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Zooming into a procedural specialty with Vance Albaugh, MD, PhD

Posted by on Friday, December 18, 2020 in Uncategorized .

Caleb Ford (G5)

Anecdotally, Vanderbilt MSTP student interest in procedural specialties has risen during my time in the MSTP. This trend is corroborated by a recent publication exploring the data and possible reasons that MD-PhD trainees are not pursuing careers in orthopedic surgery (an excellent residency choice in my opinion). As you may have reflected reading that last sentence, the authors found “stereotypes about orthopaedic surgeons propagated during and after medical school” as a major recruiting barrier (von Kaeppler, et al. 2020, Journal of Orthopaedic Research). The authors note that from 1975 to 2014, internal medicine residency programs have seen a steady decline in MD-PhD trainees from ~40% (of MD-PhD graduates) down to ~25%. Over the same period, neurosurgery participation significantly rose from ~1% to ~2%. Meanwhile, orthopedic surgery participation saw no statistically significant change and hovers close to 1% of MD-PhD graduates. Of note, MD-PhD residency applicants in the US are only ~3% each year so the odds a random intern being an MD-PhD in orthopedic surgery is about 3/10,000—on par with the odds of being struck by lightning during the course of one’s life (1/15,300-National Weather Service).

Despite the discrepancy in MD-PhD residency pursuance, all specialties are focused on evidence-based medicine—a practice to which MD-PhD trainees are well-suited to both participate in and develop. While research tracks are present for many specialties in internal medicine and pediatrics, this concept is largely lost in many procedural specialties. The lack of streamlined options forces MD-PhD trainees interested in procedural specialties to actively pursue advice from near-peer mentors. The Vanderbilt MSTP was honored to host former Stahlman-Thomas Associate Advisor Vance Albaugh, MD, PhD, who is beginning a faculty position as a Bariatric Surgeon at Pennington Biomedical Research Center (LSU). Vance led an informal session on Zoom on December 2nd targeted at MSTP students interested in procedural specialties.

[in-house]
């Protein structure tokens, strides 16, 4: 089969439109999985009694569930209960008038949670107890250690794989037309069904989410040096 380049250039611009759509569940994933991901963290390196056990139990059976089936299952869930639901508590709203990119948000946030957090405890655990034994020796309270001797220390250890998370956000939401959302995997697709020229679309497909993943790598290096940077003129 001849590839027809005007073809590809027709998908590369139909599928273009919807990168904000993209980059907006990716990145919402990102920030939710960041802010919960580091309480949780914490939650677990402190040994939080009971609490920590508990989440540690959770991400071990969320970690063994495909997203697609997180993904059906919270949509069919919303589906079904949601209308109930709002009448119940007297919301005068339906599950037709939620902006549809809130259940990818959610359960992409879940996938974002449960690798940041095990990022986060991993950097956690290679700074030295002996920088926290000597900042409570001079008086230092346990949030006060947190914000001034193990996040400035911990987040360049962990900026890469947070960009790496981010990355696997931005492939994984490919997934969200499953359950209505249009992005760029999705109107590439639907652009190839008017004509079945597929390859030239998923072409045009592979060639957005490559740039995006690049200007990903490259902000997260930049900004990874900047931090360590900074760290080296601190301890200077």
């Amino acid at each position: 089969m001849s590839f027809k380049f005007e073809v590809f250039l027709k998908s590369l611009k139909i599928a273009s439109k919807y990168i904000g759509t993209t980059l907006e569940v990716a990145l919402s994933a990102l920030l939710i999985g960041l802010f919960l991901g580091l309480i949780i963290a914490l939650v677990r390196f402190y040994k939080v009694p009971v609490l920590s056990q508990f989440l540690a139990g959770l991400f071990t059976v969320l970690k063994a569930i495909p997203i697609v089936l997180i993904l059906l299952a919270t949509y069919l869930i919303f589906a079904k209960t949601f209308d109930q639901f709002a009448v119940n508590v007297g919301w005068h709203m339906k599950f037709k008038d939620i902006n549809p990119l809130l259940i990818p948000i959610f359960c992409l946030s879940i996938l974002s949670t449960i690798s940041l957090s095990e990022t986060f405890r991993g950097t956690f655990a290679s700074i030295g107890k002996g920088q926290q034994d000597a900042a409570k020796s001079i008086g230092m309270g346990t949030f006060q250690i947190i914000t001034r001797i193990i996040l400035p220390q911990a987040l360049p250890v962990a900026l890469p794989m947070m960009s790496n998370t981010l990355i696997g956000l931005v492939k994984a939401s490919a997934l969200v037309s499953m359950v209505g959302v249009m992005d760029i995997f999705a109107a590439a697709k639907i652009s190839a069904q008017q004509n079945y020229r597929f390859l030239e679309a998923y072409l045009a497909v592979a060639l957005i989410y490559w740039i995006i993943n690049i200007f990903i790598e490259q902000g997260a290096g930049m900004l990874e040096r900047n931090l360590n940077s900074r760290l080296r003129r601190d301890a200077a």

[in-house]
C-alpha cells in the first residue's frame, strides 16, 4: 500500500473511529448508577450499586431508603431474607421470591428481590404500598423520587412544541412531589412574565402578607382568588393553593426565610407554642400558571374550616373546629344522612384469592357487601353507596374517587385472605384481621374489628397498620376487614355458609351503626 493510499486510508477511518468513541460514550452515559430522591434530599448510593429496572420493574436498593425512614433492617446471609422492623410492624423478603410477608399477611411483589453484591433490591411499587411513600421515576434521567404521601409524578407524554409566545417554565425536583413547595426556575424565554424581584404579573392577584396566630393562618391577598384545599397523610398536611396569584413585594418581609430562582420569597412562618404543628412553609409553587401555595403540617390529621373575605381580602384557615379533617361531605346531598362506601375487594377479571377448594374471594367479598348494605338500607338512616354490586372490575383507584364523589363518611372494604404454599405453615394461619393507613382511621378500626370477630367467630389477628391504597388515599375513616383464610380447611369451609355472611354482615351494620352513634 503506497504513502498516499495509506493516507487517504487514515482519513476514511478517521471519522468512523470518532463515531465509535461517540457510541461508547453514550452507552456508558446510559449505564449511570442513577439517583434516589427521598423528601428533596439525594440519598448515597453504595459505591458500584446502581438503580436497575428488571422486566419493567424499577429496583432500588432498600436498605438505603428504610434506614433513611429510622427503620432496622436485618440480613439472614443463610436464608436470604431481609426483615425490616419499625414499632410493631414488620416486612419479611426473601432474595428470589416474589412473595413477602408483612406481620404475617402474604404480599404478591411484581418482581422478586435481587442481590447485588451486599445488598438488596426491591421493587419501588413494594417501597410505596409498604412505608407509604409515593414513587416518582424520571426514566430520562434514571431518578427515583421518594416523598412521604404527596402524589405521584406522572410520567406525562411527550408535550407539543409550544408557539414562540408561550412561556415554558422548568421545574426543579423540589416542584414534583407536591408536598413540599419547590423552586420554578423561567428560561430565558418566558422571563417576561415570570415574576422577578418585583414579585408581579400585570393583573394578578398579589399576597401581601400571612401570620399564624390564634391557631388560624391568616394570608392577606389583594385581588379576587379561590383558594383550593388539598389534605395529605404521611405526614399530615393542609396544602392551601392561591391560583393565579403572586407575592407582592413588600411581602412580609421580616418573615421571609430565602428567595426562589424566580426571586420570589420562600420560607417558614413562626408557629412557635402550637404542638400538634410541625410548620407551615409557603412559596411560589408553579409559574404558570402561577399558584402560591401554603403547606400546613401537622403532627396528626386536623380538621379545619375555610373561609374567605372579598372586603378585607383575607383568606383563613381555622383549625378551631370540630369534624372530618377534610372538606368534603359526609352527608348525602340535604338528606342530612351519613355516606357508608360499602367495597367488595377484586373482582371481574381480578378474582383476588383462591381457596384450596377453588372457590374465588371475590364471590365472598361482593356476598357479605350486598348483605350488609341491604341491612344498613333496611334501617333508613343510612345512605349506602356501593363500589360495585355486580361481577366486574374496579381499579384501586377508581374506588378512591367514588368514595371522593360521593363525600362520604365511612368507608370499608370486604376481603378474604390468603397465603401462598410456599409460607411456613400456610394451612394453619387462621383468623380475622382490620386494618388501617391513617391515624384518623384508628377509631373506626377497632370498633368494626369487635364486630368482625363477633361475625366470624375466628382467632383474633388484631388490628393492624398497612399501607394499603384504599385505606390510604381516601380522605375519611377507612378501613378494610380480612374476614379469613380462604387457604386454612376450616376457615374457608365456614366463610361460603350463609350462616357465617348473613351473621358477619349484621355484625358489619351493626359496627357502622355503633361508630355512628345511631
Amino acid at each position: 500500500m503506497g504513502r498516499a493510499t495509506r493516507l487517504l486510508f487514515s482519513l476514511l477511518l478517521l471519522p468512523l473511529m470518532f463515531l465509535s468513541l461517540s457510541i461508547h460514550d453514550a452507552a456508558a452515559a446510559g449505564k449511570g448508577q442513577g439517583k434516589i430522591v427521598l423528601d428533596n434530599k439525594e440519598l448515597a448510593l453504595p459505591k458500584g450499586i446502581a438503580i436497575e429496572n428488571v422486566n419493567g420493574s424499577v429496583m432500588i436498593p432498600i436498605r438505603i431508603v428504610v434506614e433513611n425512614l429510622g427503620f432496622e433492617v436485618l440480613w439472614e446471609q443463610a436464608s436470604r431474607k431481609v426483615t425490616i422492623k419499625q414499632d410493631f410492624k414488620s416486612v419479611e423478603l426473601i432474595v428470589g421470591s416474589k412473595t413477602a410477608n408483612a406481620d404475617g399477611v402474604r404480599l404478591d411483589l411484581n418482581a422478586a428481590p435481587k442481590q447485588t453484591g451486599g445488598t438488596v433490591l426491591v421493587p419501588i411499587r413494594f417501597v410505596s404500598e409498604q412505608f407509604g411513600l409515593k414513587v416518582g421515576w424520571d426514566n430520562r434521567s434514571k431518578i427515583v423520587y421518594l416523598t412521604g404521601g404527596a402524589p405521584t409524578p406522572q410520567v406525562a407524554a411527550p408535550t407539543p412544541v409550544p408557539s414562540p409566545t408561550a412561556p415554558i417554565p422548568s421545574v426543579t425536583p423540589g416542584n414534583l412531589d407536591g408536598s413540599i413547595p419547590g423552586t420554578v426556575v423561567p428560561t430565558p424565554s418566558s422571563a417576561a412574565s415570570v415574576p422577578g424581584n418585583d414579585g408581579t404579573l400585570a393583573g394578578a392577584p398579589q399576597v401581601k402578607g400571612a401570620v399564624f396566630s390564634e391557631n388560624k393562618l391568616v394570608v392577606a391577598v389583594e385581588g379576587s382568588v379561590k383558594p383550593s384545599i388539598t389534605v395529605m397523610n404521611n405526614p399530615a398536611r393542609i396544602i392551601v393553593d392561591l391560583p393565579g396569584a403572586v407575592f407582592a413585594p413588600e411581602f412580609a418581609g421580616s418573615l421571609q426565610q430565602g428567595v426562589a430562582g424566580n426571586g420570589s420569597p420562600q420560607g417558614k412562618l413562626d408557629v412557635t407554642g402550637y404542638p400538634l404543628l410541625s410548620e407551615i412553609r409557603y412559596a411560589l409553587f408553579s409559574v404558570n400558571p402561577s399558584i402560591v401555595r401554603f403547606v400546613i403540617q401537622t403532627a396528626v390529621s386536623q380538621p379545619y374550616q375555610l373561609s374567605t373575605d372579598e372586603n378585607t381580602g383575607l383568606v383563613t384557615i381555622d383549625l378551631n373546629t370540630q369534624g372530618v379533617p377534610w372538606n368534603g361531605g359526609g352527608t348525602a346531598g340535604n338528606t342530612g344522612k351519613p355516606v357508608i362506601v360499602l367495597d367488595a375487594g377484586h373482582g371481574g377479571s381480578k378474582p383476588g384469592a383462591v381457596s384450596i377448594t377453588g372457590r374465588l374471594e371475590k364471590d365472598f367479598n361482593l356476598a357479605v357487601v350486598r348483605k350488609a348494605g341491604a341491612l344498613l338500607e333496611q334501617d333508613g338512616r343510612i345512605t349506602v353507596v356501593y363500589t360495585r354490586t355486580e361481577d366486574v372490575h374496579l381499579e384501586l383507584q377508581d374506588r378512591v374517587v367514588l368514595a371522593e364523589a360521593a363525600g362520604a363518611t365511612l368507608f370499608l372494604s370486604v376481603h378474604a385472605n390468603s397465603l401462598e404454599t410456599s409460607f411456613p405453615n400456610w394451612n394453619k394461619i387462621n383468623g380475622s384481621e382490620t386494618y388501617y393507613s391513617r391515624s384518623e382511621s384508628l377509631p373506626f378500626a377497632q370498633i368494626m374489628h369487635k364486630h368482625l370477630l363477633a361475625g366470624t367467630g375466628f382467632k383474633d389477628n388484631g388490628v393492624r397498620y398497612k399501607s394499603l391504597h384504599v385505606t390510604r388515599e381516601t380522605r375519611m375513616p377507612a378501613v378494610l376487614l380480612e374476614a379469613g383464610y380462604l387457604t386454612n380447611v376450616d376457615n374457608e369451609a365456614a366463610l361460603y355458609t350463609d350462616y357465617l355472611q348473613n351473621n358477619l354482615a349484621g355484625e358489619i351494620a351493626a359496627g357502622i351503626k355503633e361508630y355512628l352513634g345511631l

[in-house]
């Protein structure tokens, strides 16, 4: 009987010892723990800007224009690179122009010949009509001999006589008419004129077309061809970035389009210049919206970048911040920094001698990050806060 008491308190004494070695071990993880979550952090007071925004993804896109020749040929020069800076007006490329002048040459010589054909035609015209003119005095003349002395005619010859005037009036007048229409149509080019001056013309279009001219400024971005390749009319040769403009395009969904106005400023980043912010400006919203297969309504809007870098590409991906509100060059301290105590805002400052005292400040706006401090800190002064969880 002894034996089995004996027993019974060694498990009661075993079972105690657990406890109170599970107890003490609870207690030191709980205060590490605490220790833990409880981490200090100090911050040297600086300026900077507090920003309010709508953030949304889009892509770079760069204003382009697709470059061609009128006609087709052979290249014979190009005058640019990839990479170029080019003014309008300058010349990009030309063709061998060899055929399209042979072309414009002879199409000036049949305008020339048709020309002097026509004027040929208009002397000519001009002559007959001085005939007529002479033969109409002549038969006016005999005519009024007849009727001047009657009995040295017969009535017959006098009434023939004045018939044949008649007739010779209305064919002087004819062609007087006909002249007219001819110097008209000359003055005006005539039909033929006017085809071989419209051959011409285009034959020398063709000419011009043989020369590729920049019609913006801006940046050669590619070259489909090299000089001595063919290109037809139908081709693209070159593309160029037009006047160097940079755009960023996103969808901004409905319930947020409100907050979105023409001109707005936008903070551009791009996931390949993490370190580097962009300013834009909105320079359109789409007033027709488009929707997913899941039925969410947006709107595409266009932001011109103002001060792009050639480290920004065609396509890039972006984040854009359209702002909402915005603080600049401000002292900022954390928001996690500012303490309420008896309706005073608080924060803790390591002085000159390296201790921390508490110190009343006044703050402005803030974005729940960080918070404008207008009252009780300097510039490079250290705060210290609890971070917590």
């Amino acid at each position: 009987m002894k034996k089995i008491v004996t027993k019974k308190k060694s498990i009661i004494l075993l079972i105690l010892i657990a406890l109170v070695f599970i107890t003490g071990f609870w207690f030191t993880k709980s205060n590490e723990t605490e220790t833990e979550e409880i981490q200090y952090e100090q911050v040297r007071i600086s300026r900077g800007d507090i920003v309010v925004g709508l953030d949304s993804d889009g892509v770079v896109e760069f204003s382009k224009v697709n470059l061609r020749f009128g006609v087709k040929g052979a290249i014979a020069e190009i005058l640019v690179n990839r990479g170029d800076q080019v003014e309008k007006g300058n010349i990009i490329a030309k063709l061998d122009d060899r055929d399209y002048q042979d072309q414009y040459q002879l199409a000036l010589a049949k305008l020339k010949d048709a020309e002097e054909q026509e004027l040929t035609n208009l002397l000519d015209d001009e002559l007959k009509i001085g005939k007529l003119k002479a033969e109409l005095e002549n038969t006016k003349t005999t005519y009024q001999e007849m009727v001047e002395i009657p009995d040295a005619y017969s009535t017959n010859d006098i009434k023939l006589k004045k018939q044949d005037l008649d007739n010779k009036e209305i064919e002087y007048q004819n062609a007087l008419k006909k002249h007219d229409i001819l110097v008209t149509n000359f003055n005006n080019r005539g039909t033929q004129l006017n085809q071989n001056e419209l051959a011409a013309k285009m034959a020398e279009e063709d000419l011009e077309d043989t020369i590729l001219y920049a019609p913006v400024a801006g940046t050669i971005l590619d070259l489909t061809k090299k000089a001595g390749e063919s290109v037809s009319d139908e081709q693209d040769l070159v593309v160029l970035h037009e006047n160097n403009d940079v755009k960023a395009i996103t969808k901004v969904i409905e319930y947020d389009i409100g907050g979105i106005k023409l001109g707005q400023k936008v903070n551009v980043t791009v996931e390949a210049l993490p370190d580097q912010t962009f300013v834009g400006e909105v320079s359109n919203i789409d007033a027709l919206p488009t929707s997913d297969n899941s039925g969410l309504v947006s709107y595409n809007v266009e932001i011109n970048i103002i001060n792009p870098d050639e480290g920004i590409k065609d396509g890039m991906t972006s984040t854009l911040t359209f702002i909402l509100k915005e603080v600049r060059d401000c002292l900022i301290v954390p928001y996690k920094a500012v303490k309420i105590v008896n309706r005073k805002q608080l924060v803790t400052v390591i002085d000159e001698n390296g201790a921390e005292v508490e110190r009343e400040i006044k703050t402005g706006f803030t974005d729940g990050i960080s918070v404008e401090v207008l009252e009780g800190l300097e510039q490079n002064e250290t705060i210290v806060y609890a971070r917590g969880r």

Recent Vandy MSTP alumni, Josh Thompson (PGY-1, General Surgery), joined a cohort of current MSTP trainees on Vance’s tour through the unknown to the ultimate goal: landing a faculty position as a surgeon-scientist. In addition to answering all of our questions over the course of the hour, Vance gave some advice reflecting on his training. A few points, I would like to share with you as they can apply to all of us:

  •     Be intentional with decisions by asking yourself: “How is this going to help me accomplish my goals?”
  •     Find and maintain a broad network of mentors
  •     Recognize and pursue the primary purpose of your current training phase 
  •     In preparation for interviews, visualize your dream job and be prepared to discuss it clinically and scientifically. Know what you are willing to sacrifice if you don’t have time to do it all.

On behalf of the Vandy MSTP, thank you to Vance for his time and mentorship!